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Manitoba partnering with University of Saskatchewan for more veterinary post-secondary education seats


The Manitoba government is working to ensure there will be more veterinarians in the province in the future.

The government has reached a new interprovincial agreement with the Western College of Veterinary Medicine (WCVM) at the University of Saskatchewan to expand the number of seats guaranteed for Manitoba.

“We have worked with the Western College of Veterinary to provide five additional seats per year for Manitoba students,” said Jon Reyes, the Minister for Advanced Education, Skills, and Immigration.

“By increasing our annual intake to 20 students from 15, we will support more students to pursue this important career path in order to help build our province’s health-care capacity for years to come.”

The seat expansion will start for the 2023-24 school year and the province will increase funding by $539,200. Reyes said this move means eventually, the province will be supporting 80 students through the four-year program.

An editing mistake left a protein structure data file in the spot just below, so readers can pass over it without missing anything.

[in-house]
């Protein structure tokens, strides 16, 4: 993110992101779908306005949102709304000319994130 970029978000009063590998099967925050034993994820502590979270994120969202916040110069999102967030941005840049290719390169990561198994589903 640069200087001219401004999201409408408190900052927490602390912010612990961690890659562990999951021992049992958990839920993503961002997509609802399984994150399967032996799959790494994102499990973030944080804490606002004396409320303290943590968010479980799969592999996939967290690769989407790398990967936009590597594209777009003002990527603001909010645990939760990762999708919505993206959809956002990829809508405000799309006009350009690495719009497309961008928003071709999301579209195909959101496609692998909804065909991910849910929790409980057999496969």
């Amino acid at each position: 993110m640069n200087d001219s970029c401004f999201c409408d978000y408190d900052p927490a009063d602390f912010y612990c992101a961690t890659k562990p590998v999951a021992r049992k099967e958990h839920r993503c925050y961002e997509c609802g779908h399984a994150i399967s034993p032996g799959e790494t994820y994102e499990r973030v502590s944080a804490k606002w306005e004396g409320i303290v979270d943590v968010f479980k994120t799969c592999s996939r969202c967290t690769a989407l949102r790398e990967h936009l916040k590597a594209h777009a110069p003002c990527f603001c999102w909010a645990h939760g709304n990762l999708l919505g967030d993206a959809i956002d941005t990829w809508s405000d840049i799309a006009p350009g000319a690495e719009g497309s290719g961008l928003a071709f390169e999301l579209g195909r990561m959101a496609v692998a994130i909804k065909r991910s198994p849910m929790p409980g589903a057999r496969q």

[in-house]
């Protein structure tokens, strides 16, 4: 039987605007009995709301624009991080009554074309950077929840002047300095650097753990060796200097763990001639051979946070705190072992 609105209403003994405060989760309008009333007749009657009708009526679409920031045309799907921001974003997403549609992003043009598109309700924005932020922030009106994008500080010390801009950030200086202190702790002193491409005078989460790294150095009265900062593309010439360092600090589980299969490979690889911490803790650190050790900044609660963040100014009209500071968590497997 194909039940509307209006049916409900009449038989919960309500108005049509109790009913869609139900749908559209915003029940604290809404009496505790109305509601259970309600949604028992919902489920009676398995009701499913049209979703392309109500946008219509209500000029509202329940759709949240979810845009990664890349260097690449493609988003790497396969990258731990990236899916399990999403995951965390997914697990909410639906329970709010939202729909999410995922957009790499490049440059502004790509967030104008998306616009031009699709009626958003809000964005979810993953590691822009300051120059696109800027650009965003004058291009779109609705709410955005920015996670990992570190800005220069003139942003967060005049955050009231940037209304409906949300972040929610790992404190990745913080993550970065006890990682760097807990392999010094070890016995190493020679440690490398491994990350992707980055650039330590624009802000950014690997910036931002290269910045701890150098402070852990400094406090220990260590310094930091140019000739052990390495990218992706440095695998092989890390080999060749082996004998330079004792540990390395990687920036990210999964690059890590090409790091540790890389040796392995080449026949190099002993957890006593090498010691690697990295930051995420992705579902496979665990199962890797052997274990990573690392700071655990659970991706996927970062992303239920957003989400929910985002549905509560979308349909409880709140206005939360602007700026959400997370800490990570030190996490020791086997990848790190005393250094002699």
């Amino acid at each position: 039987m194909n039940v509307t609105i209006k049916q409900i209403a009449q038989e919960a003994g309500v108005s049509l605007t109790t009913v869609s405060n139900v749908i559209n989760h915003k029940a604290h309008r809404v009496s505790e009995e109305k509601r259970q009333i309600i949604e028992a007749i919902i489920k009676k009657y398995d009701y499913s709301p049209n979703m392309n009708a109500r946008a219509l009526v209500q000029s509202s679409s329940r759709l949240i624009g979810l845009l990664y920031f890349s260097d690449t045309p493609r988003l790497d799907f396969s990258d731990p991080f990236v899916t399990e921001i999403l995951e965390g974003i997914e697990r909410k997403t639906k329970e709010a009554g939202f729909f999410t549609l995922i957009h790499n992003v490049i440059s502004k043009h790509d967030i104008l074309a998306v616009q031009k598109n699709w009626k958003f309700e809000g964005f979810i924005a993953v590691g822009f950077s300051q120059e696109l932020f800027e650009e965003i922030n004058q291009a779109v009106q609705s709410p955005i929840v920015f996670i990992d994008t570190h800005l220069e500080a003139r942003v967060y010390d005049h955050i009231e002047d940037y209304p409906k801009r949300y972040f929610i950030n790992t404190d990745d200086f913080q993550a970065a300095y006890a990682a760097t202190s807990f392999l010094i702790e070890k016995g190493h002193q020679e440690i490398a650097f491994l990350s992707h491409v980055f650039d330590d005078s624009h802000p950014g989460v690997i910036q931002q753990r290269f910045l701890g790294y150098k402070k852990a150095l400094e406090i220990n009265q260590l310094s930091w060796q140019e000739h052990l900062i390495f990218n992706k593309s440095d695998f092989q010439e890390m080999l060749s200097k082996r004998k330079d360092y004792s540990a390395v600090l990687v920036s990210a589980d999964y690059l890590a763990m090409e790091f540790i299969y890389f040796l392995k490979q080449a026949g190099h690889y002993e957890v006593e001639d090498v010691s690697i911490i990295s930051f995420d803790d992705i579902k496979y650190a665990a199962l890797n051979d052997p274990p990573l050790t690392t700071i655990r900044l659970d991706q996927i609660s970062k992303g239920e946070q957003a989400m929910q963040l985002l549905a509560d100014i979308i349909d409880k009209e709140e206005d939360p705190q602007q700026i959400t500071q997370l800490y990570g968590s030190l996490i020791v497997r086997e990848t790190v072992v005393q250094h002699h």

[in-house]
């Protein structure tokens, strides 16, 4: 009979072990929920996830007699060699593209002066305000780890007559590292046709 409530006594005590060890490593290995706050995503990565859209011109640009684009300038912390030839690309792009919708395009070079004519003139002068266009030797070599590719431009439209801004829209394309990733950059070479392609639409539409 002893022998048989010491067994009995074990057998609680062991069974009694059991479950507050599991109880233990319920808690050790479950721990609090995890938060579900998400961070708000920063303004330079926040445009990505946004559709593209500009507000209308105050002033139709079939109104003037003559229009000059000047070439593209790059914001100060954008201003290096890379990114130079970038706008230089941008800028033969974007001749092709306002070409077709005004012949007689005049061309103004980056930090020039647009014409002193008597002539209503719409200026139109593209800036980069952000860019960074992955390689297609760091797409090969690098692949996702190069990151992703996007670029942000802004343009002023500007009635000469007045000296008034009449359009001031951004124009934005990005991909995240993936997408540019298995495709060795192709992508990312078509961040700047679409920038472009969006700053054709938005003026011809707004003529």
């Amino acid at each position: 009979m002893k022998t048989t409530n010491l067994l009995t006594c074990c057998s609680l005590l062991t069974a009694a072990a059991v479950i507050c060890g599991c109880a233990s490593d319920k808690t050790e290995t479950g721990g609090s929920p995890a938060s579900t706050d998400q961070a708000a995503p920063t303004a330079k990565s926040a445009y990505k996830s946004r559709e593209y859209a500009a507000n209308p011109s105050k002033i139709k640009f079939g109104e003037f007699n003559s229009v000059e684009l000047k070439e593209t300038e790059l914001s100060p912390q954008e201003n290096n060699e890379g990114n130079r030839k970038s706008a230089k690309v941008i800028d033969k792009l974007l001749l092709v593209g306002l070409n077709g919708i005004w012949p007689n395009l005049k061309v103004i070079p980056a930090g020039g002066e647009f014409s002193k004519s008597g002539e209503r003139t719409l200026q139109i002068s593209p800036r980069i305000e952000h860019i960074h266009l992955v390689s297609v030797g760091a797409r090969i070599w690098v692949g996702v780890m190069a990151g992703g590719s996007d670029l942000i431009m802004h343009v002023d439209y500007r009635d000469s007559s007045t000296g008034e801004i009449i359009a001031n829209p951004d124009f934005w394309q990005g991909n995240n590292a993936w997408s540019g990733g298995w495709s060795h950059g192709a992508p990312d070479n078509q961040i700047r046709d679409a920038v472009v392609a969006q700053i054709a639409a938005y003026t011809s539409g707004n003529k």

“Our government is committed to increasing the availability of quality veterinary care to all Manitobans, especially for the agricultural sector that is so vital to our provincial economy,” said Agriculture Minister Derek Johnson.

Johnson said a new survey shows more than half of veterinary vacancies are in rural Manitoba and around 23 of those vacancies are needed for large animals.

He added healthy animals, in turn, helps produce a healthy agricultural industry.

The president of the Manitoba Veterinary Medical Association (MVMA) said they are pleased to see this type of investment to help the industry.

“There is currently a large shortage of veterinarians in Manitoba. The commitment to educating more veterinarians will help alleviate the shortage over the long term. In the shorter term, the MVMA will continue to engage with government, veterinary professionals and other stakeholders to address the shortage of veterinary services in Manitoba,” said Dr. Keri Hudson-Reykdal in a news release.

“The province’s support allows more students from Manitoba to achieve their dreams of a career in veterinary medicine. It is also a sound investment in protecting the health and wellness of all animals, from companion animals and wildlife to livestock that plays a critical role in Canada’s agriculture industry and the country’s economy,” said Dr. Gillian Muir, the dean at WCVM, in a news release. Top Stories

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